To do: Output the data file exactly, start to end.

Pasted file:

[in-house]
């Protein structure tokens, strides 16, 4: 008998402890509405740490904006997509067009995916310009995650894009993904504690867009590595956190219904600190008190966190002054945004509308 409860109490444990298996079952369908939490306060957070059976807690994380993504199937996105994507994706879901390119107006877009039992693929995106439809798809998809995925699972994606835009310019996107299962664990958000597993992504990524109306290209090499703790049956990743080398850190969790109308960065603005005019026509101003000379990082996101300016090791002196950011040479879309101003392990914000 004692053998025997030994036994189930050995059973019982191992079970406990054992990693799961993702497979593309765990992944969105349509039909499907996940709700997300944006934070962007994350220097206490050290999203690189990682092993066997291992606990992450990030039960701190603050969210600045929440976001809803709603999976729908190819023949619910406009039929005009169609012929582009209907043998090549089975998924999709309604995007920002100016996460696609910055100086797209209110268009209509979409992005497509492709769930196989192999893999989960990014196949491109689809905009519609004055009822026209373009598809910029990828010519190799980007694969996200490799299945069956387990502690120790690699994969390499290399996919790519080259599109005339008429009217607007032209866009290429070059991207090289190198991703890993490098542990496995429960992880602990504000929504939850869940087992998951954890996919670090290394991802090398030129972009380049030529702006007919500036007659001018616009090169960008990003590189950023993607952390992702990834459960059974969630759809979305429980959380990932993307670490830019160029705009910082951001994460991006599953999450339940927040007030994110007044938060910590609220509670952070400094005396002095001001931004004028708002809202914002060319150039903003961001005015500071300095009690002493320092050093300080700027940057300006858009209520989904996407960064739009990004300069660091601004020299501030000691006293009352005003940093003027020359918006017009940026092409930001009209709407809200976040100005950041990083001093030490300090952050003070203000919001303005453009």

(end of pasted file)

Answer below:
[in-house]
């Protein structure tokens, strides 16, 4: 008998402890509405740490904006997509067009995916310009995650894009993904504690867009590595956190219904600190008190966190002054945004509308 409860109490444990298996079952369908939490306060957070059976807690994380993504199937996105994507994706879901390119107006877009039992693929995106439809798809998809995925699972994606835009310019996107299962664990958000597993992504990524109306290209090499703790049956990743080398850190969790109308960065603005005019026509101003000379990082996101300016090791002196950011040479879309101003392990914000 004692053998025997030994036994189930050995059973019982191992079970406990054992990693799961993702497979593309765990992944969105349509039909499907996940709700997300944006934070962007994350220097206490050290999203690189990682092993066997291992606990992450990030039960701190603050969210600045929440976001809803709603999976729908190819023949619910406009039929005009169609012929582009209907043998090549089975998924999709309604995007920002100016996460696609910055100086797209209110268009209509979409992005497509492709769930196989192999893999989960990014196949491109689809905009519609004055009822026209373009598809910029990828010519190799980007694969996200490799299945069956387990502690120790690699994969390499290399996919790519080259599109005339008429009217607007032209866009290429070059991207090289190198991703890993490098542990496995429960992880602990504000929504939850869940087992998951954890996919670090290394991802090398030129972009380049030529702006007919500036007659001018616009090169960008990003590189950023993607952390992702990834459960059974969630759809979305429980959380990932993307670490830019160029705009910082951001994460991006599953999450339940927040007030994110007044938060910590609220509670952070400094005396002095001001931004004028708002809202914002060319150039903003961001005015500071300095009690002493320092050093300080700027940057300006858009209520989904996407960064739009990004300069660091601004020299501030000691006293009352005003940093003027020359918006017009940026092409930001009209709407809200976040100005950041990083001093030490300090952050003070203000919001303005453009």